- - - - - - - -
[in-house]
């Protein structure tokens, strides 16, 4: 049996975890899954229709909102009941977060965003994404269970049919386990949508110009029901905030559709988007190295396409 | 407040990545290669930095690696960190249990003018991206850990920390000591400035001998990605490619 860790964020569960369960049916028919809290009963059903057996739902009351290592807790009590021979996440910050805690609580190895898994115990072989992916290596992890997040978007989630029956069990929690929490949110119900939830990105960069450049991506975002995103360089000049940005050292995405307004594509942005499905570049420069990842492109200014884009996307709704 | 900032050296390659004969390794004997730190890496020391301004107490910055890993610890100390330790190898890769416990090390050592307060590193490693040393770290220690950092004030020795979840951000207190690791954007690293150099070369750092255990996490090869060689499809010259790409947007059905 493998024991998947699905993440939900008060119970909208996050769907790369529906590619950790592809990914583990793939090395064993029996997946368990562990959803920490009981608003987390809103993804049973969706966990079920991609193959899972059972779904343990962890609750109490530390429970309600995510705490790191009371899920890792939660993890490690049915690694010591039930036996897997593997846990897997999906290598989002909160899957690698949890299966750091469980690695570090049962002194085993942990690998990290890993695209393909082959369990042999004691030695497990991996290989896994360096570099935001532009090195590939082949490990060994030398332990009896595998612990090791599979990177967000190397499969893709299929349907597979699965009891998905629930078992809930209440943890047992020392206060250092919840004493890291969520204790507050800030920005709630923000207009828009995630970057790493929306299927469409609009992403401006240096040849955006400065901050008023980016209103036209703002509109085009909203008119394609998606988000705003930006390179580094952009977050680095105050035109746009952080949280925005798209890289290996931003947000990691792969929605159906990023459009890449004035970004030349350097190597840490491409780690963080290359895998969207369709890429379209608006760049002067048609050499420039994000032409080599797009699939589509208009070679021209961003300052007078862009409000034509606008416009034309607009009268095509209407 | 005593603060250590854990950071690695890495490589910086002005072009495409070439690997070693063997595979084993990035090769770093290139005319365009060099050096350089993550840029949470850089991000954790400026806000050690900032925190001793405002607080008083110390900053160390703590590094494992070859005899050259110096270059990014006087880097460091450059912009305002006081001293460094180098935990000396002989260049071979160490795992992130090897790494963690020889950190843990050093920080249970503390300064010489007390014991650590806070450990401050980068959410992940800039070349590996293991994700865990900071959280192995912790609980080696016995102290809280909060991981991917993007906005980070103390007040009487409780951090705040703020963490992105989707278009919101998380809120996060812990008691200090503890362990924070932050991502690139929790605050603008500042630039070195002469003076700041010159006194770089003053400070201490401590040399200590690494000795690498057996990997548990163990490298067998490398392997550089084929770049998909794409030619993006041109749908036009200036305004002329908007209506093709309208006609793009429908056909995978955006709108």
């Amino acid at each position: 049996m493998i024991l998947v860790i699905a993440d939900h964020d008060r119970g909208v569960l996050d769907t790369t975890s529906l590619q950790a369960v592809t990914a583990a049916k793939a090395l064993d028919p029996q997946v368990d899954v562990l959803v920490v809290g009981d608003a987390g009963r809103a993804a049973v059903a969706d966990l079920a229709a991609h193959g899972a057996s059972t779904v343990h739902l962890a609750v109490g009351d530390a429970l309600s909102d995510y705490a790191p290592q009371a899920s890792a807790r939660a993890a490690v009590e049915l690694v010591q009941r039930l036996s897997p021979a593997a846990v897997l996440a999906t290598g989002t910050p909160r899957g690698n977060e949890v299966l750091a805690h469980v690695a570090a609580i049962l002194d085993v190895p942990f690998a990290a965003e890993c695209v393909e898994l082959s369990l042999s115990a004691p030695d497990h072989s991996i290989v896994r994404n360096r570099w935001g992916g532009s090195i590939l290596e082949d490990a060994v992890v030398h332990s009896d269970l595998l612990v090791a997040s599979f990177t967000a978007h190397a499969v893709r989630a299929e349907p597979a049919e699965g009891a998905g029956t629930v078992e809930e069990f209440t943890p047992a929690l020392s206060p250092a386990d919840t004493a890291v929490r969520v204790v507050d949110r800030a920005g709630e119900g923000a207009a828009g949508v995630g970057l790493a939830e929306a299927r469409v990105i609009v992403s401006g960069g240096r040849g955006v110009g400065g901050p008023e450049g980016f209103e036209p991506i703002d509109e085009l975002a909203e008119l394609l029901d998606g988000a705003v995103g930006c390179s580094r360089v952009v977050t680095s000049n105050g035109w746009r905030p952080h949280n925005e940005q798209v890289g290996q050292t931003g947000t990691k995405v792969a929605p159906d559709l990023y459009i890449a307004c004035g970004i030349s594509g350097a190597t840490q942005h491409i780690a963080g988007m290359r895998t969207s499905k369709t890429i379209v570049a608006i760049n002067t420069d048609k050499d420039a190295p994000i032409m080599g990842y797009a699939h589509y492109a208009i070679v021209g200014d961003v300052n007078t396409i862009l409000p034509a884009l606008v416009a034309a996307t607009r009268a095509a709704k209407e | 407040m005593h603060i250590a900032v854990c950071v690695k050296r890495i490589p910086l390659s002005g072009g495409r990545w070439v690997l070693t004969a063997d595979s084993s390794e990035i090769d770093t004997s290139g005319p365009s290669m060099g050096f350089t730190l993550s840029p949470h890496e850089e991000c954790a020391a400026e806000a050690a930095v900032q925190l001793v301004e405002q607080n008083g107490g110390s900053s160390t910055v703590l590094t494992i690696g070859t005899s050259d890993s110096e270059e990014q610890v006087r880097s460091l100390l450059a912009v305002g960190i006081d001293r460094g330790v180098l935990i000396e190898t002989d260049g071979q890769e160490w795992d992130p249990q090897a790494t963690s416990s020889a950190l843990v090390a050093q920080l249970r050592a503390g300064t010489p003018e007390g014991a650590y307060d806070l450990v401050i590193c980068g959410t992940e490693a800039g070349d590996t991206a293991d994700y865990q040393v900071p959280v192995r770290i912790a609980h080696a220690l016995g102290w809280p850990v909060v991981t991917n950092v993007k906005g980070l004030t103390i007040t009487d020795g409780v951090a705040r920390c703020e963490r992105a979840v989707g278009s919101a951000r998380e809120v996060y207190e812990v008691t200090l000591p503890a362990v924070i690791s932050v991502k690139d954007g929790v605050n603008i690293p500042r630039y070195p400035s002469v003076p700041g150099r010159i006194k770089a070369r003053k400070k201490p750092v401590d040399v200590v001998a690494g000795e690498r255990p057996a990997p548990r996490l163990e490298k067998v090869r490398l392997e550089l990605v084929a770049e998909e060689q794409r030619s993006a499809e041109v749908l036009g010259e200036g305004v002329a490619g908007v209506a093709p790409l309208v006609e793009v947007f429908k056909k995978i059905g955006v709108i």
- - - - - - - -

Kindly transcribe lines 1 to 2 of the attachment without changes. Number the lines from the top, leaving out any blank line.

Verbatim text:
[in-house]
């Protein structure tokens, strides 16, 4: 049996975890899954229709909102009941977060965003994404269970049919386990949508110009029901905030559709988007190295396409 | 407040990545290669930095690696960190249990003018991206850990920390000591400035001998990605490619 860790964020569960369960049916028919809290009963059903057996739902009351290592807790009590021979996440910050805690609580190895898994115990072989992916290596992890997040978007989630029956069990929690929490949110119900939830990105960069450049991506975002995103360089000049940005050292995405307004594509942005499905570049420069990842492109200014884009996307709704 | 900032050296390659004969390794004997730190890496020391301004107490910055890993610890100390330790190898890769416990090390050592307060590193490693040393770290220690950092004030020795979840951000207190690791954007690293150099070369750092255990996490090869060689499809010259790409947007059905 493998024991998947699905993440939900008060119970909208996050769907790369529906590619950790592809990914583990793939090395064993029996997946368990562990959803920490009981608003987390809103993804049973969706966990079920991609193959899972059972779904343990962890609750109490530390429970309600995510705490790191009371899920890792939660993890490690049915690694010591039930036996897997593997846990897997999906290598989002909160899957690698949890299966750091469980690695570090049962002194085993942990690998990290890993695209393909082959369990042999004691030695497990991996290989896994360096570099935001532009090195590939082949490990060994030398332990009896595998612990090791599979990177967000190397499969893709299929349907597979699965009891998905629930078992809930209440943890047992020392206060250092919840004493890291969520204790507050800030920005709630923000207009828009995630970057790493929306299927469409609009992403401006240096040849955006400065901050008023980016209103036209703002509109085009909203008119394609998606988000705003930006390179580094952009977050680095105050035109746009952080949280925005798209890289290996931003947000990691792969929605159906990023459009890449004035970004030349350097190597840490491409780690963080290359895998969207369709890429379209608006760049002067048609050499420039994000032409080599797009699939589509208009070679021209961003300052007078862009409000034509606008416009034309607009009268095509209407 | 005593603060250590854990950071690695890495490589910086002005072009495409070439690997070693063997595979084993990035090769770093290139005319365009060099050096350089993550840029949470850089991000954790400026806000050690900032925190001793405002607080008083110390900053160390703590590094494992070859005899050259110096270059990014006087880097460091450059912009305002006081001293460094180098935990000396002989260049071979160490795992992130090897790494963690020889950190843990050093920080249970503390300064010489007390014991650590806070450990401050980068959410992940800039070349590996293991994700865990900071959280192995912790609980080696016995102290809280909060991981991917993007906005980070103390007040009487409780951090705040703020963490992105989707278009919101998380809120996060812990008691200090503890362990924070932050991502690139929790605050603008500042630039070195002469003076700041010159006194770089003053400070201490401590040399200590690494000795690498057996990997548990163990490298067998490398392997550089084929770049998909794409030619993006041109749908036009200036305004002329908007209506093709309208006609793009429908056909995978955006709108």